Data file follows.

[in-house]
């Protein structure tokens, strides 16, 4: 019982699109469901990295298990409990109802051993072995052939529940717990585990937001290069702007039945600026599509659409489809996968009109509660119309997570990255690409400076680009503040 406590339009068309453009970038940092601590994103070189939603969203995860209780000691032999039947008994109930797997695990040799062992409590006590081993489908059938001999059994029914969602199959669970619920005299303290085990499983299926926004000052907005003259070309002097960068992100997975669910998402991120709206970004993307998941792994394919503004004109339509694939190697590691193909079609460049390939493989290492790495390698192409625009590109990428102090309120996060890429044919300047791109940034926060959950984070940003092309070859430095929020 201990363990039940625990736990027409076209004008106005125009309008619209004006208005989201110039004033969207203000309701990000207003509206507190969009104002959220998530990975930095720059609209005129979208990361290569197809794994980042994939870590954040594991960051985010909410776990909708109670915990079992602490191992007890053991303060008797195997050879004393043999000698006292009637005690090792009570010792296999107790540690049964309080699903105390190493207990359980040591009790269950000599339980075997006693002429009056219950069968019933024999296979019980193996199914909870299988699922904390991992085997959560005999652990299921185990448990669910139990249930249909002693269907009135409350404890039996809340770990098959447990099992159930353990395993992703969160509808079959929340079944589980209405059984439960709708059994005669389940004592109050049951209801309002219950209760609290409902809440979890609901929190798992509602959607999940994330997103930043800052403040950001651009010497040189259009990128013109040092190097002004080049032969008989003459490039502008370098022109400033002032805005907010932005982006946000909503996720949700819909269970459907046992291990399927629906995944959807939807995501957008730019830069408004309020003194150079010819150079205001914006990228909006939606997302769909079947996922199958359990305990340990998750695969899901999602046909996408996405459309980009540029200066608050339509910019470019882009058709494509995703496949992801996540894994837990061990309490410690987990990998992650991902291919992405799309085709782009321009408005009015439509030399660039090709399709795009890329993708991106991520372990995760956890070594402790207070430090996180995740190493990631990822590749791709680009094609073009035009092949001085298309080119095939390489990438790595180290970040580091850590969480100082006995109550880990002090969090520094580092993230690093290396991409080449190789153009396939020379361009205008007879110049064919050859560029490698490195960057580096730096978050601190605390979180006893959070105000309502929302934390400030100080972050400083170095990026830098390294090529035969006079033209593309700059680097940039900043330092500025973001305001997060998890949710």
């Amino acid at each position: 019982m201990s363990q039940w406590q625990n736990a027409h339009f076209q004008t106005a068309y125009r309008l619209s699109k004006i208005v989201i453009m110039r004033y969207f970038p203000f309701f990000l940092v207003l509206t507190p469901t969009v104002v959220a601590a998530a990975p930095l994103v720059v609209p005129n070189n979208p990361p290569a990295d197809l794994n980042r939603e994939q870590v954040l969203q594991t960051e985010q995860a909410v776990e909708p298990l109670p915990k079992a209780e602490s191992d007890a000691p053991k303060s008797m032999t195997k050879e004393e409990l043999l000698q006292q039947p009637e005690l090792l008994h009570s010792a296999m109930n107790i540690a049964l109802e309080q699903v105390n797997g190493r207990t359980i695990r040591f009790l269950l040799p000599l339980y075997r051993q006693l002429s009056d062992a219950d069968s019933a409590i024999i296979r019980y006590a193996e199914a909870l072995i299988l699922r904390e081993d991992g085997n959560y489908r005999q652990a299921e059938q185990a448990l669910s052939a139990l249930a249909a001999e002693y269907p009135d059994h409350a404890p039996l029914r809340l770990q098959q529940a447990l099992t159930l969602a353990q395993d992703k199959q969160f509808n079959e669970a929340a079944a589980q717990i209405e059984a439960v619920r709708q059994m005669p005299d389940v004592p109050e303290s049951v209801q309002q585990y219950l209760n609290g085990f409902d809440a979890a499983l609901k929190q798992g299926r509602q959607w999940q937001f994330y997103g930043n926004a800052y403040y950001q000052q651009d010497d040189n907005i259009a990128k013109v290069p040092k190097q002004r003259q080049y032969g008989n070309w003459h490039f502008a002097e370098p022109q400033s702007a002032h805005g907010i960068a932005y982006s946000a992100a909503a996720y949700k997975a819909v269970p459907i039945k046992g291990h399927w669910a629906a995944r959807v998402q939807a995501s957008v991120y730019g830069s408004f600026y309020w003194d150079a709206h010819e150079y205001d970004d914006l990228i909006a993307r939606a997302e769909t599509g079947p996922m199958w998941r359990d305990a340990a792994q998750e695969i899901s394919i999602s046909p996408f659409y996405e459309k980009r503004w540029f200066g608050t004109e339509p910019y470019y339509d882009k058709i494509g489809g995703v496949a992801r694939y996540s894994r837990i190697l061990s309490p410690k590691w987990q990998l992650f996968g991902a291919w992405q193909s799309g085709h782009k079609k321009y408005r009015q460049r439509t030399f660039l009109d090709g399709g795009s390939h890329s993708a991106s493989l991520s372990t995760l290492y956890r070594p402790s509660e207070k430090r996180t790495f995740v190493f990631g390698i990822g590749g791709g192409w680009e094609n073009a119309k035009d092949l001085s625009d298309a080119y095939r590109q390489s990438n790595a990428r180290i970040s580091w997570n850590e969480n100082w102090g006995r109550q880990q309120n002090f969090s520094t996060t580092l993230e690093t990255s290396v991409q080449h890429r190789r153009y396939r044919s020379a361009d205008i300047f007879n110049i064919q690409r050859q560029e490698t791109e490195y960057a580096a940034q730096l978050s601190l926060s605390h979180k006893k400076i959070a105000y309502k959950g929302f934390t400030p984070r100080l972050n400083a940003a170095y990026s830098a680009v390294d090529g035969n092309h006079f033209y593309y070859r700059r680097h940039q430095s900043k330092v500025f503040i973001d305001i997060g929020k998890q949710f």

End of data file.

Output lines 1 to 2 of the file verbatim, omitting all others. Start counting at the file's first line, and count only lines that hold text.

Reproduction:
[in-house]
């Protein structure tokens, strides 16, 4: 019982699109469901990295298990409990109802051993072995052939529940717990585990937001290069702007039945600026599509659409489809996968009109509660119309997570990255690409400076680009503040 406590339009068309453009970038940092601590994103070189939603969203995860209780000691032999039947008994109930797997695990040799062992409590006590081993489908059938001999059994029914969602199959669970619920005299303290085990499983299926926004000052907005003259070309002097960068992100997975669910998402991120709206970004993307998941792994394919503004004109339509694939190697590691193909079609460049390939493989290492790495390698192409625009590109990428102090309120996060890429044919300047791109940034926060959950984070940003092309070859430095929020 201990363990039940625990736990027409076209004008106005125009309008619209004006208005989201110039004033969207203000309701990000207003509206507190969009104002959220998530990975930095720059609209005129979208990361290569197809794994980042994939870590954040594991960051985010909410776990909708109670915990079992602490191992007890053991303060008797195997050879004393043999000698006292009637005690090792009570010792296999107790540690049964309080699903105390190493207990359980040591009790269950000599339980075997006693002429009056219950069968019933024999296979019980193996199914909870299988699922904390991992085997959560005999652990299921185990448990669910139990249930249909002693269907009135409350404890039996809340770990098959447990099992159930353990395993992703969160509808079959929340079944589980209405059984439960709708059994005669389940004592109050049951209801309002219950209760609290409902809440979890609901929190798992509602959607999940994330997103930043800052403040950001651009010497040189259009990128013109040092190097002004080049032969008989003459490039502008370098022109400033002032805005907010932005982006946000909503996720949700819909269970459907046992291990399927629906995944959807939807995501957008730019830069408004309020003194150079010819150079205001914006990228909006939606997302769909079947996922199958359990305990340990998750695969899901999602046909996408996405459309980009540029200066608050339509910019470019882009058709494509995703496949992801996540894994837990061990309490410690987990990998992650991902291919992405799309085709782009321009408005009015439509030399660039090709399709795009890329993708991106991520372990995760956890070594402790207070430090996180995740190493990631990822590749791709680009094609073009035009092949001085298309080119095939390489990438790595180290970040580091850590969480100082006995109550880990002090969090520094580092993230690093290396991409080449190789153009396939020379361009205008007879110049064919050859560029490698490195960057580096730096978050601190605390979180006893959070105000309502929302934390400030100080972050400083170095990026830098390294090529035969006079033209593309700059680097940039900043330092500025973001305001997060998890949710």